30.  Since government rule-making powers are granted by the Constitution and the Law on Law-making without any reference to periodical review, these powers are continuing. Legislative oversight concerns only the exercise of the power. As legislative affairs committees are established by Standing Committees of legislatures at all levels and these legislative affairs committees are functional departments of the legislatures, it can be said that oversight is conducted on a regular and continuing basis, with certain areas for targeted supervision.56 However, legislatures at central and local levels rarely debate these matters. The most common practice is for the Standing Committee to receive an annual report by the legislative affairs committee for information and approval. While the legislature does have the power to pass resolutions supporting or opposing the exercise of government rule-making powers, this does not seem to happen as the uniform leadership of the CPC would dictate that any such conflict would have to be resolved by ‘coordination.’ In fact, under the Measures Governing Filing-for-Record and Review of Regulations, Rules and Judicial Interpretation (2019), review conclusions are delivered to the original issuing authorities for action (revision, repeal, etc).57 A decision would only be made by the SCNPC if the issuing authorities take no action and ‘coordination’ fails to prompt actions by the issuing authorities. So far, there has been no such decision made by the SCNPC.

31.  Governments have no power to extend their own rule-making powers without authorization by legislature at the same level, and any matters that fall within the domain of law-making must only be dealt with by the legislature. As mentioned in Part II.B above, many local legislatures—ie standing committees of local people’s congresses—passed resolutions to grant further powers to governments to deal with the Covid-19 emergency in 2020. To clarify the constitutionality of such practices, the Legislative Affairs Committee of the SCNPC issued an opinion, confirming that such a practice, as long as the government rules are not in conflict with laws, complies with the ‘spirit of the Law on Law-making’.58

B.  The functioning of the legislature where its ordinary business is disrupted

32.  The usual annual convening of local people’s congresses is in January and, by the time of the widespread lockdown in late January 2020, local people’s congresses had all completed their annual meetings. In fact, the initial delay in response to Covid-19 in Wuhan was caused by the convening of the local people’s congresses and political consultative conferences. The annual meeting of the National People’s Congress is in March each year and, as explained in Part II above, the annual meeting was postponed, with a shortened session convened from 22 to 28 May 2020. Although Standing Committees of legislatures were supposed to continue their work as usual, lockdown measures effectively rendered it impossible for usual meetings and, in response, online meetings were soon introduced at the various levels.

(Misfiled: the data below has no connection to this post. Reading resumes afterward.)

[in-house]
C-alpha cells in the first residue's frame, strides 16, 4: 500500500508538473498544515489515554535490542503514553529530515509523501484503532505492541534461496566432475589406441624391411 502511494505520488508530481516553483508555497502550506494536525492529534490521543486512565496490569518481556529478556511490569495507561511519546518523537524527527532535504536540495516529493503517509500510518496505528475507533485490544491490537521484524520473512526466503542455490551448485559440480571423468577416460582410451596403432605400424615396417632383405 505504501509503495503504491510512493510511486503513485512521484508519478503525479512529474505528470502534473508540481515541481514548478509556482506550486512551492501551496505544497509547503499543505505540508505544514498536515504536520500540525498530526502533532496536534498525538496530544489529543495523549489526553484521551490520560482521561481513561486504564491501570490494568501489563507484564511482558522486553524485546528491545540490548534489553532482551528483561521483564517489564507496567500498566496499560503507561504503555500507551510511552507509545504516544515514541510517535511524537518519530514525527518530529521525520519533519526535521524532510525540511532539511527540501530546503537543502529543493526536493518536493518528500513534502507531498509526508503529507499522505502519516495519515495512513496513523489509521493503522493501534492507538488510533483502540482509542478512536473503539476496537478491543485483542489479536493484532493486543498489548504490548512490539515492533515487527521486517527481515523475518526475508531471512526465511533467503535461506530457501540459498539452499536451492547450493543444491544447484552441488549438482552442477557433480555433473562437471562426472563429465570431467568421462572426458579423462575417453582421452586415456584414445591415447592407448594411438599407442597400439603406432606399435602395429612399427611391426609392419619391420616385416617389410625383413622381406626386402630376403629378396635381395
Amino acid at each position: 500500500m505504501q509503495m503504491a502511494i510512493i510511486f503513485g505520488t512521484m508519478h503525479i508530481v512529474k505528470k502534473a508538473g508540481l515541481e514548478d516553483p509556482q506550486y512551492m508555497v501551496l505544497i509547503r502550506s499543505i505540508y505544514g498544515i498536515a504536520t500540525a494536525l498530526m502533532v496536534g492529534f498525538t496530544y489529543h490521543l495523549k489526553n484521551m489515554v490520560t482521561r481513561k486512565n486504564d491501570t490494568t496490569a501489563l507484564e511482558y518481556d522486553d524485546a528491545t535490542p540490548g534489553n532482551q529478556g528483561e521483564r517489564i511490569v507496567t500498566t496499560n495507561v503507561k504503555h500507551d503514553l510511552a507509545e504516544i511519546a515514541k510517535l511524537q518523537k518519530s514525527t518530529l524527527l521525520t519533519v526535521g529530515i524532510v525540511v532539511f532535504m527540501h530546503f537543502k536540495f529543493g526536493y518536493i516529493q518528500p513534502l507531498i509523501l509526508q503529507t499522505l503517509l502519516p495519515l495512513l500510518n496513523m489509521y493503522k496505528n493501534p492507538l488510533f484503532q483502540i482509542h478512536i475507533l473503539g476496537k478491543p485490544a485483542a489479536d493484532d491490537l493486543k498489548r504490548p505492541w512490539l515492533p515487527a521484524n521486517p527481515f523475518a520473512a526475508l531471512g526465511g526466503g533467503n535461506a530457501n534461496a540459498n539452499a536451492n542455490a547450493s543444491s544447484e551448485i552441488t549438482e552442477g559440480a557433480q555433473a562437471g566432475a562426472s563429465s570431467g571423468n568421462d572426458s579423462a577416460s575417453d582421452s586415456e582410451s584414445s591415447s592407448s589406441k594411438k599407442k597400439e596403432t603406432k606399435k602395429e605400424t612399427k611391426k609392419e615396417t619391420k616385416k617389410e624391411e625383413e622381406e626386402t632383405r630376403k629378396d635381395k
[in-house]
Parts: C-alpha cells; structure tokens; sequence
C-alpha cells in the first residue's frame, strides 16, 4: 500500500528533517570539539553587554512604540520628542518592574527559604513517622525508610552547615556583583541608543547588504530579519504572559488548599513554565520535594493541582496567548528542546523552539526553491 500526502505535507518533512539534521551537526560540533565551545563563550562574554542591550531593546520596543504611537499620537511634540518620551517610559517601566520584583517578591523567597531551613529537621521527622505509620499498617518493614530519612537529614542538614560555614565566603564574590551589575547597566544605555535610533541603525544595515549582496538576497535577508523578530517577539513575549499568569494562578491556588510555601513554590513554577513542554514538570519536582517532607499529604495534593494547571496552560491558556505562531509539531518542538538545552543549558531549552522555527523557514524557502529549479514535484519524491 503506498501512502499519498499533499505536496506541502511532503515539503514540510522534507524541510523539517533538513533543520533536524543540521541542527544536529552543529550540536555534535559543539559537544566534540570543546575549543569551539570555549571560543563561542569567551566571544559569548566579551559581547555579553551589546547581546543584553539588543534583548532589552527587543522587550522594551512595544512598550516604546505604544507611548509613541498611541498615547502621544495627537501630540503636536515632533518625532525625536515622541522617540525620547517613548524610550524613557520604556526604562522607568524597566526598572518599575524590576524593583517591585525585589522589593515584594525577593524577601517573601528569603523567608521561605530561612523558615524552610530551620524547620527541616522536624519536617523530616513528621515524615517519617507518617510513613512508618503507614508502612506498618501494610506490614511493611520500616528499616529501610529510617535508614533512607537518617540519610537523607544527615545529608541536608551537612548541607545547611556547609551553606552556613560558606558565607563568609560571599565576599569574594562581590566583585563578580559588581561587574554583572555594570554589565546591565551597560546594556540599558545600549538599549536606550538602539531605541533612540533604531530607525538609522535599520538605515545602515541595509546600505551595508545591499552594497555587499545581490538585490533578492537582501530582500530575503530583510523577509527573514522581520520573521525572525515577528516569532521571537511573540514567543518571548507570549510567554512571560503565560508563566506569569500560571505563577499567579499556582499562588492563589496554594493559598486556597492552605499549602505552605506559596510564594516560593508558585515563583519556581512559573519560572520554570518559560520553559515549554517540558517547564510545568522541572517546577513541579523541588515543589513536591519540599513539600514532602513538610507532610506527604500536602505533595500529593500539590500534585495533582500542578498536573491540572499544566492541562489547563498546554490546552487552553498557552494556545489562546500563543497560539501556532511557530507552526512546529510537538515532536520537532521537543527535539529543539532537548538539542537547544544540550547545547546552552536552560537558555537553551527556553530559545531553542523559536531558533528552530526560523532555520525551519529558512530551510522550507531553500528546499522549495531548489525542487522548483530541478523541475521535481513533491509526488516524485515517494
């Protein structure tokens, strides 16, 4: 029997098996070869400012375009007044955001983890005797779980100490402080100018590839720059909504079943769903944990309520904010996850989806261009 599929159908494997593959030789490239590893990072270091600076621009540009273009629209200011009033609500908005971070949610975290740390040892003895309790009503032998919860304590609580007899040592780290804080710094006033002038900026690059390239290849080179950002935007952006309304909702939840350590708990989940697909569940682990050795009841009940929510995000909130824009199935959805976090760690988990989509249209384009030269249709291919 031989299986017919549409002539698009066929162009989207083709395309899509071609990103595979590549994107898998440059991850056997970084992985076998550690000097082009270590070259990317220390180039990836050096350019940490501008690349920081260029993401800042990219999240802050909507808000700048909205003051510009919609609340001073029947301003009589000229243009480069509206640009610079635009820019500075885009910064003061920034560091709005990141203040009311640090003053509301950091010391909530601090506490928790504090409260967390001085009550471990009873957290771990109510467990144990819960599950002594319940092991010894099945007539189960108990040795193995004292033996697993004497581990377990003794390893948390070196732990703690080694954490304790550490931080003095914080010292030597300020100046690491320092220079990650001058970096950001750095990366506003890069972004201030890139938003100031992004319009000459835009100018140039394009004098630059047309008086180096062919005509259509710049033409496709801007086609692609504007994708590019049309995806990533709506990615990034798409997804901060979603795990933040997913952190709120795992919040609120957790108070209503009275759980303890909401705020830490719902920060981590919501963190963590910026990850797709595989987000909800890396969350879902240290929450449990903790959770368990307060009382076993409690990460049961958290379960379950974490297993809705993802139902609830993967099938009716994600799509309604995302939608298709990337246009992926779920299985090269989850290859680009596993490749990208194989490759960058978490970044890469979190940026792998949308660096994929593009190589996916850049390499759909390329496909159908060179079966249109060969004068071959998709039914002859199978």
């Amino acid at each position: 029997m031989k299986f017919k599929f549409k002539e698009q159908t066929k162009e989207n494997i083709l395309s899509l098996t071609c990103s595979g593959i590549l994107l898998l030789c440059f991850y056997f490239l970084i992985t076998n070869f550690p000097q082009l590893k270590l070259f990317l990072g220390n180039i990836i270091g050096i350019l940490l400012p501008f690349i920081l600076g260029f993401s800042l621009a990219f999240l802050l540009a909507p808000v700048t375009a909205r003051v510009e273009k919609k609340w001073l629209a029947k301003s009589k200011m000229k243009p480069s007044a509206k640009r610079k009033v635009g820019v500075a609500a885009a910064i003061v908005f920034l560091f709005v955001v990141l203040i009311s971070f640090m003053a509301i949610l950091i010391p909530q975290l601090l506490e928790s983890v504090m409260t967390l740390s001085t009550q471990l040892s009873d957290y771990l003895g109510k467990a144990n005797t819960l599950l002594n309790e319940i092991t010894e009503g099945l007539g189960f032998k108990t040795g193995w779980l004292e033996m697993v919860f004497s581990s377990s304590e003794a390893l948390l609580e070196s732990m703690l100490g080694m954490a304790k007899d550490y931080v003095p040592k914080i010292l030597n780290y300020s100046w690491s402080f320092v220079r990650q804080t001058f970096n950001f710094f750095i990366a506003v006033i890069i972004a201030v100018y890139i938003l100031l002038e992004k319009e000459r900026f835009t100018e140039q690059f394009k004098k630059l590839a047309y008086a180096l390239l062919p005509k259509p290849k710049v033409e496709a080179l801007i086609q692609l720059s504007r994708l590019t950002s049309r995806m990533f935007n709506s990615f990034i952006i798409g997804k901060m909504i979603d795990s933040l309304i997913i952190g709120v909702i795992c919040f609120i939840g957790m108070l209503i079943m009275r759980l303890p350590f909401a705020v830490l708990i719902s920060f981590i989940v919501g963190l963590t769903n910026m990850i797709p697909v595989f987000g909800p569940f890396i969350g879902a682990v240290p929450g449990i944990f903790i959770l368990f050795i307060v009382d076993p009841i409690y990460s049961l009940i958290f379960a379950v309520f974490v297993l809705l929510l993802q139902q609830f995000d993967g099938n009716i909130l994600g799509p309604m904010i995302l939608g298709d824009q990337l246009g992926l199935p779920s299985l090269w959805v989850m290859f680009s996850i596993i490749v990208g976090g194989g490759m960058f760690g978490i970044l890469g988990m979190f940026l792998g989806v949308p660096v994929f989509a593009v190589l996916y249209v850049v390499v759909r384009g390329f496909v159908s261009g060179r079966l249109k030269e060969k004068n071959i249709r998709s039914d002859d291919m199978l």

33.  Chinese legislatures, that is, the NPC, its Standing Committee, and their local counterparts, do not conduct ‘debate’. They conduct ‘discussion and deliberation’ at plenary sessions or group meetings. There have been very few reports about particular difficulties in meetings of standing committees. In the case of the SCNPC, it managed to convene, sometimes partially online, its usual bi-monthly meetings with a heavy legislative agenda. According to the Report of SCNPC delivered to the Fourth Session of the 13th NPC on 8 March 2021, the attendance of its meetings was maintained at 97% throughout the year.

34.  While virtual meetings, or through a mixed format of online and physical participation, were conducted, there has been no report of any delay to the legislative agenda nor any abnormal constraint on discussions and deliberation. There are no ‘opposition parties’ and hence there is no such complaint on constraints.

C.  Role of and access to courts

35.  For years the Chinese judicial system has invested a huge amount of financial resources in establishing and developing its internal IT and associated online systems, including the use of big data. Not surprisingly, as soon as lockdown measures were imposed, the Supreme People’s Court issued its policy guidelines (Notice of the Supreme People’s Court on Strengthening and Regularising On-Line Trial Work during the Novel Coronavirus Pneumonia Epidemic Prevention and Control Period) to lower courts to immediately strengthen its utilization of online facilities for civil and criminal trials, though it also emphasised that online trials shall not be compulsory and litigation shall be suspended if either party opposes the use of an online trial.59